Nile wrote:
4:28pm Thursday February 16, 2017

B&R almost all roads in Yukon started as resource roads. Now they help us get to the best hunting, hiking and camping spots. We live in an amazing place. We should get out and see as much of it as we can no matter what your physical capabilities may be.

Yukoner wrote:
2:28pm Thursday February 16, 2017

For reclamation & to prevent access. Can pull the bridges out when road is no longer needed if project does not go forward.

Rich foreign trophy hunters benefit from the pristine guiding concessions. Regulary Yukoners don’t.


common sense wrote:
1:00pm Thursday February 16, 2017

It would be cool to see this part of our Yukon without having to spend a lot of money on a flight to get to it. It would be for all.

Concerned Yukoner wrote:
8:29am Thursday February 16, 2017

I think Atac is doing their due diligence. This road has been in the works for at least 8 yrs. The Yukon has been built on mining, not trophy big game hunting. Check and see how much mining brings to our economy and how many people does it employ. Yes we have to smarter about the envoirment but we mining and exploration to help maintain our standard of living. Trophy hunting and tourism just doesn’t cut it. Not even close.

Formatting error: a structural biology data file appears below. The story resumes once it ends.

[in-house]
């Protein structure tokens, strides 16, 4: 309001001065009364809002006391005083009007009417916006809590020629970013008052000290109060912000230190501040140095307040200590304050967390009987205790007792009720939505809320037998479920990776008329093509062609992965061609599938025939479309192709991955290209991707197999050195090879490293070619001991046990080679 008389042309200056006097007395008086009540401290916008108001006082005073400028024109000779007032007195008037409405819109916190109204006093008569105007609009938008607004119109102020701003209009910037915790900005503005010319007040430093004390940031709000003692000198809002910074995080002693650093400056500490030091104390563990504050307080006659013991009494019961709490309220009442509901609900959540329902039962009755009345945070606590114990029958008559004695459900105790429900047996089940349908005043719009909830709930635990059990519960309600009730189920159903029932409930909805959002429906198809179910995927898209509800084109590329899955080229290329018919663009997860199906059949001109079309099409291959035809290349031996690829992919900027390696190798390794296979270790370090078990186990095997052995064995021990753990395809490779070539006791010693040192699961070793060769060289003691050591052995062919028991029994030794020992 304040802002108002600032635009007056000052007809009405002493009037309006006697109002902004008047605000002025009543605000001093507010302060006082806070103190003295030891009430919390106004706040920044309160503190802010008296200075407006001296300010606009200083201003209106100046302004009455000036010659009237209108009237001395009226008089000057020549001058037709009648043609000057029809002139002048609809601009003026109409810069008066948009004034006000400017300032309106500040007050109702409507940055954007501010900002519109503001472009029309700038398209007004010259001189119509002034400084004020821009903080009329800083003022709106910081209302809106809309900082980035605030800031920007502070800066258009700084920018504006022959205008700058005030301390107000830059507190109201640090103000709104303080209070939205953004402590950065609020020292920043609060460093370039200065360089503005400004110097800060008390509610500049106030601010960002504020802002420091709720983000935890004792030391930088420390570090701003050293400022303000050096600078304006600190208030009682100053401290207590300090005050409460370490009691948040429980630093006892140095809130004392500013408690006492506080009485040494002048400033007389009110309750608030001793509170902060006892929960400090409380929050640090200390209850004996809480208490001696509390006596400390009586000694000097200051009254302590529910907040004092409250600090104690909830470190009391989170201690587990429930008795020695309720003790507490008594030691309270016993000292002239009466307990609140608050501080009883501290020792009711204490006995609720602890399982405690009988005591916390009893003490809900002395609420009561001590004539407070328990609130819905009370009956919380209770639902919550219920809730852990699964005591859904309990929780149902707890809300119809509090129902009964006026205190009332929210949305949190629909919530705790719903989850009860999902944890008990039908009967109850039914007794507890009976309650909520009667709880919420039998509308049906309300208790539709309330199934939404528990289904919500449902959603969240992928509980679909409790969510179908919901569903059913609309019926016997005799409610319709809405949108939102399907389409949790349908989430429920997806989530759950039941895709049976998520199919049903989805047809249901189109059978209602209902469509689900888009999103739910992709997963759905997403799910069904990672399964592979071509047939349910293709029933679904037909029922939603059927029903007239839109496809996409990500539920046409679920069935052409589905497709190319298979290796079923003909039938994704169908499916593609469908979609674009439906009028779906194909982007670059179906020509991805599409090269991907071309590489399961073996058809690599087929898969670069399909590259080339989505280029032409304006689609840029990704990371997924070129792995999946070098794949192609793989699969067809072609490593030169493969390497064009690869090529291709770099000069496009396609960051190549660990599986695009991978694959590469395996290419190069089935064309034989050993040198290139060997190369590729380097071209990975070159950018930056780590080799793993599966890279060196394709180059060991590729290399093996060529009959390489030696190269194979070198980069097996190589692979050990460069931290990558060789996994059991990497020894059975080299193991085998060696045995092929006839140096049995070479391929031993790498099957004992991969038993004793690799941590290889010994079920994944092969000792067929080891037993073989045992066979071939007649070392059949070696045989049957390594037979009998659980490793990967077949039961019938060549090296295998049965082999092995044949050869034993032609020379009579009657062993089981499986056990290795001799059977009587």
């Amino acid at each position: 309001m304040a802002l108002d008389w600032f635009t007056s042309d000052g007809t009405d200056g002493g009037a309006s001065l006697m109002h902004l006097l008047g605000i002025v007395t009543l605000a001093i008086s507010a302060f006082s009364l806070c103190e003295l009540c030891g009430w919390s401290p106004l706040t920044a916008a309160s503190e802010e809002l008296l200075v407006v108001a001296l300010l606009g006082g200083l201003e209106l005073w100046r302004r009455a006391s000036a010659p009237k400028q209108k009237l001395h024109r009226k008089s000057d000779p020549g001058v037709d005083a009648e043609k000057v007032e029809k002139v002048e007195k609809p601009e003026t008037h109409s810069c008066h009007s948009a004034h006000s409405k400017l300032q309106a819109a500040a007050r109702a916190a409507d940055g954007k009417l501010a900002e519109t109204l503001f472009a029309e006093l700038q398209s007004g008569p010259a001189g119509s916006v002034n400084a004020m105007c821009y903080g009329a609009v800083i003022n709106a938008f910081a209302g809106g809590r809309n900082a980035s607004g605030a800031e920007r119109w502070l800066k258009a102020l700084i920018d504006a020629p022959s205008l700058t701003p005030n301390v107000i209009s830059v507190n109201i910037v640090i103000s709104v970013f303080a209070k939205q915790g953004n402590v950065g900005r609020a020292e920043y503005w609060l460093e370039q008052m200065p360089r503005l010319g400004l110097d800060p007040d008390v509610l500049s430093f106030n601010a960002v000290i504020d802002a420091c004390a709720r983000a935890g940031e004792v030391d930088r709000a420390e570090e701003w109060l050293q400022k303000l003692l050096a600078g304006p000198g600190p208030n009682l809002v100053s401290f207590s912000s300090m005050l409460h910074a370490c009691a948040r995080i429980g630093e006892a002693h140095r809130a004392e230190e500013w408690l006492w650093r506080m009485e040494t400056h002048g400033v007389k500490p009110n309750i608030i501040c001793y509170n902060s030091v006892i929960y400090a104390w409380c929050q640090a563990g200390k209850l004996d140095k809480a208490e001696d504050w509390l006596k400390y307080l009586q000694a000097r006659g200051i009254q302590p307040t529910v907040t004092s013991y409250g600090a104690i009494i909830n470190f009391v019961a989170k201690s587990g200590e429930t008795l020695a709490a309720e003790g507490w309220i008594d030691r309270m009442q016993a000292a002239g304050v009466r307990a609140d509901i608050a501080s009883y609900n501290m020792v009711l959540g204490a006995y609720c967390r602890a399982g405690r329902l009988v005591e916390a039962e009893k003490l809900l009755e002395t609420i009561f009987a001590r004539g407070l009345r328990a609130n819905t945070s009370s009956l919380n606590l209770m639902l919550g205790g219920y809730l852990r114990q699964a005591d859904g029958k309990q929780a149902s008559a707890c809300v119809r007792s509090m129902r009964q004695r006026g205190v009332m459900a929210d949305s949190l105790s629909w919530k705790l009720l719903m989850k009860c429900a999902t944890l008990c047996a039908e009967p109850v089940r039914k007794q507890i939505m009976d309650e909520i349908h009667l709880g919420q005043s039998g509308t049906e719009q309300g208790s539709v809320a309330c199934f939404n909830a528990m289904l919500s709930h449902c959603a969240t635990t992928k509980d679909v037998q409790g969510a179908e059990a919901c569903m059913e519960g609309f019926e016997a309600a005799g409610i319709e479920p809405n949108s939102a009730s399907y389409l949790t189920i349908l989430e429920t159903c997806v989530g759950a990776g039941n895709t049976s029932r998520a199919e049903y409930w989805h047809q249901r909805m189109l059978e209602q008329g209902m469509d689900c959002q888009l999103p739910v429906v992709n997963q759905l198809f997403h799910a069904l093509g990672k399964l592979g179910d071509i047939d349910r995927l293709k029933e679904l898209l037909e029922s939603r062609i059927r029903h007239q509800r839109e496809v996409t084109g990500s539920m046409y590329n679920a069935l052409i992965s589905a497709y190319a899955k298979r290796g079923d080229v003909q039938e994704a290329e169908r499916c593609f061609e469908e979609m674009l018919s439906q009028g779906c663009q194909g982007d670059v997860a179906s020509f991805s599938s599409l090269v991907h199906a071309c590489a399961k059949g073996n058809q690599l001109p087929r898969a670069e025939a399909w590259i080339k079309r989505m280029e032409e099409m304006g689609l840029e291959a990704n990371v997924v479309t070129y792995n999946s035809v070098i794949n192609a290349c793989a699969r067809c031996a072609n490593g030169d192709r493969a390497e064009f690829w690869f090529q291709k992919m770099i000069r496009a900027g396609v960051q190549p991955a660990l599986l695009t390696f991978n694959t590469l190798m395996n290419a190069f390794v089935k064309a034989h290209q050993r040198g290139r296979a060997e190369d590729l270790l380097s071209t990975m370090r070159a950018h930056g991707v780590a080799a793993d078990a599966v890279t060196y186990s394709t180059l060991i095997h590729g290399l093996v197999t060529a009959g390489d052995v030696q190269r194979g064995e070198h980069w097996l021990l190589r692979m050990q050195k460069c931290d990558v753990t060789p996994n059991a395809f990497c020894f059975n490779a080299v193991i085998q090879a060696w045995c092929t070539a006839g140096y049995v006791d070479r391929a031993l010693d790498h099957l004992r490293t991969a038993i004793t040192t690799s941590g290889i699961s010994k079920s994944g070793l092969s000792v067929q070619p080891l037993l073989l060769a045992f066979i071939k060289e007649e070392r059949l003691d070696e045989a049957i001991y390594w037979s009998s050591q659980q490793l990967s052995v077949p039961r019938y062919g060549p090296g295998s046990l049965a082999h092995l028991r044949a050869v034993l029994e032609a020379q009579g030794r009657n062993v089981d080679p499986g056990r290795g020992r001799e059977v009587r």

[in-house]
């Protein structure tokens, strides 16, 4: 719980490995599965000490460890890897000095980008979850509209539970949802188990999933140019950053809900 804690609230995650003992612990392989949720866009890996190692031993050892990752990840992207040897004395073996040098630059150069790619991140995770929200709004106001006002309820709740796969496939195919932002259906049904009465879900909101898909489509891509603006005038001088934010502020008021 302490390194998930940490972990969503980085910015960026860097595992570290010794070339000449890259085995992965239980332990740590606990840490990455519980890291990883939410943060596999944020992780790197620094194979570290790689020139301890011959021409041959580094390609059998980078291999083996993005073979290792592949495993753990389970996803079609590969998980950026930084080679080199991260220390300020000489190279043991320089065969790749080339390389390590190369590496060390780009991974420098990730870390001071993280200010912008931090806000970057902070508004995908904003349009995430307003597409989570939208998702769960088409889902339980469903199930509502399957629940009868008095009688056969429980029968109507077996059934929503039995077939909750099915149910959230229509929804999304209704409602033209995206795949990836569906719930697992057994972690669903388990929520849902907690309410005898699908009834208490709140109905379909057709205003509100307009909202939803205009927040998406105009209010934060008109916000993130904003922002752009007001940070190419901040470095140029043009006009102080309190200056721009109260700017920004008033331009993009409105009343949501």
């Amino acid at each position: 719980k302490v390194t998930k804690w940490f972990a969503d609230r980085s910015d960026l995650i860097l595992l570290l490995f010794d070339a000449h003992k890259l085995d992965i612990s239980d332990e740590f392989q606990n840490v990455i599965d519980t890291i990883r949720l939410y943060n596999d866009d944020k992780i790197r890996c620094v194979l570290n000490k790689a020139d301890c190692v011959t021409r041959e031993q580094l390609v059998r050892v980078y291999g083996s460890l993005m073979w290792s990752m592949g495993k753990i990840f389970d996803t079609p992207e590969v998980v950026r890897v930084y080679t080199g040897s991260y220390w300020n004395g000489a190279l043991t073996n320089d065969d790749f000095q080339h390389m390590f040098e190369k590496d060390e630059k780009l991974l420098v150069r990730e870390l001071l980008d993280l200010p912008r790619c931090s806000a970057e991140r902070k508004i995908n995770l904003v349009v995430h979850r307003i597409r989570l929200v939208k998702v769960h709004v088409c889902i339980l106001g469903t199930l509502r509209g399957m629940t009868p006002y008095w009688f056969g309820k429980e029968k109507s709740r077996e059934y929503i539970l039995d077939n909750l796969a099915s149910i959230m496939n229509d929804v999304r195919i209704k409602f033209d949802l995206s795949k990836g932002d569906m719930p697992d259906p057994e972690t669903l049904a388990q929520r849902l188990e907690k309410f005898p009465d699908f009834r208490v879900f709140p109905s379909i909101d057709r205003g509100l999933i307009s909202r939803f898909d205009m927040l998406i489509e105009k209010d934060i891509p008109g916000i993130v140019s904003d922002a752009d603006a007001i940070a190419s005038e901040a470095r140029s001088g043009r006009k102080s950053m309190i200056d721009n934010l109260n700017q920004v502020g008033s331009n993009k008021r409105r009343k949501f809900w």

Jonathan Colby wrote:
7:02pm Wednesday February 15, 2017

At one time, there was no road to Whitehorse, this is inevitable progress.

BnR wrote:
6:22pm Wednesday February 15, 2017

Nile.  It’s a resource road, not a public access road.  Access would be restricted and a reclamation plan would need to be in place, assuming it gets passed the YESAB review.  Having said that, if the “average” Yukoner needs a road to experience our lovely territory, that doesn’t say much about the “average” Yukoners level of adventure or fitness, does it?

Patrick wrote:
4:34pm Wednesday February 15, 2017

I have talked with Nacho Nyak Dun elder Jimmy Johnny a number of times, He is passionate, honest and sincere.

I take any concerns he has at face value.

ProScience Greenie wrote:
2:24pm Wednesday February 15, 2017

The NND has legitimate concerns, those in the business of helping rich foreigners blast away at big game for trophies, not so much.

Nile wrote:
2:12pm Wednesday February 15, 2017

Oh no a road that might let the average Yukoner see and experience more of our great corner of the world. The sky is falling.